From the roadside doorway, one can look straight down the hallway to the waterside doorway. The handsome wooden staircase, which spirals upward to the third floor, faces the water. To the right is the dining room, kitchen, and the greenhouse. On the left is the living room, a library and a screened-in covered porch.
In the library are vintage photos of the Emma Giles, family sailboats and an ancestor, George Heintz Jr., a fencing champion in the late 19th century. Mounted on wooden plaques are half-models of favorite sailing vessels.
The floor-to-ceiling bookshelves contain at least two sets of vintage encyclopedias. Remember those? Plus, a lot of tempting, classic novels. Anderson noted the older books survived the fire with the least amount of damage, just a hint of smokiness when one thumbs through the pages.
During the post-fire renovations, workers uncovered a brick flue in the library, on the reverse side of the living room fireplace. Anderson insisted it be left uncovered, giving the room a less formal look.
In the new bathroom adjacent to the library, Anderson maintained the vintage feel of the house. The lower walls are sheathed in white beadboard. The floors feature a basket weave tile pattern, typical of popular 1920s tile work. The enamel sink has a déjà vu look.
An eye-catcher in the living room — a comfortable space — was Anderson’s collection of empty, antique wooden frames, stacked against a wall. Eerie, yet cool.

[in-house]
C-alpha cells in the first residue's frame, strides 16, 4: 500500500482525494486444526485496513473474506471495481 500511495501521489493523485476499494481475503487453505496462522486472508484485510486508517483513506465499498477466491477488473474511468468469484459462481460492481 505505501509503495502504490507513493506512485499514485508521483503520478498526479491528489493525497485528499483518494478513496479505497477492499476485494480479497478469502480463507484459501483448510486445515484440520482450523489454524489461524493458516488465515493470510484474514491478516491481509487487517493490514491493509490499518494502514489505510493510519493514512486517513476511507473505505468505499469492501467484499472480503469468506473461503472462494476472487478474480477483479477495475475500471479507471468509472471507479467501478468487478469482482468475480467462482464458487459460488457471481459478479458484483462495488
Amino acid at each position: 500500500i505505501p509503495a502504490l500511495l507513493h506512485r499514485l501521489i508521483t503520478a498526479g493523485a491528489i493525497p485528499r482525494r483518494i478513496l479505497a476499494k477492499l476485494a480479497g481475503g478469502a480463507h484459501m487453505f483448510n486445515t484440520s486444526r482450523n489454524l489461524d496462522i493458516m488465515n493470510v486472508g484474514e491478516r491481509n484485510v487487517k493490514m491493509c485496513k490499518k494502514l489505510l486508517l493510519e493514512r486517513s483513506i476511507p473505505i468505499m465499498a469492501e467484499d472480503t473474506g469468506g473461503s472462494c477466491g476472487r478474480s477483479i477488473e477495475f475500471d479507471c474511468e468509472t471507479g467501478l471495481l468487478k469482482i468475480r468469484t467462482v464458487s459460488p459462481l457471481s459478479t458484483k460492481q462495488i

A long, wide, screened in porch, reached through the living room, runs along a quarter of the home’s water side.
On the opposite side of the house is the greenhouse, which, in addition to plants, has a hot tub and a cedar sauna cabinet for two.
Upstairs, the B&B rooms have been named for children’s stories and faerie tales. In each room, the book that inspired its name is placed prominently for their guests’ enjoyment. The Holly ‘n’ Ivy is a two bedroom unit on the second floor. A large bed is placed in one room, and a smaller room is the sitting room. It has a day bed that can convert to a couch. It is used by couples who bring their children with them. Also on that floor is the Blue Willow with its companion book, “The Legend of the Blue Willow.”
Anderson’s room is on this floor, too. The orange-and-cream patterned
spread, piled high with pillows, and flanked by drape-laden windows, mirrors the warm, deep red color of the wood floor.
On the third floor, Rapunzel is the name of one guest room, Hansel and Gretel, with two single beds, is the other.
There was a wicked witch in both of those stories.
But, she’s nowhere to be seen in this magical manor.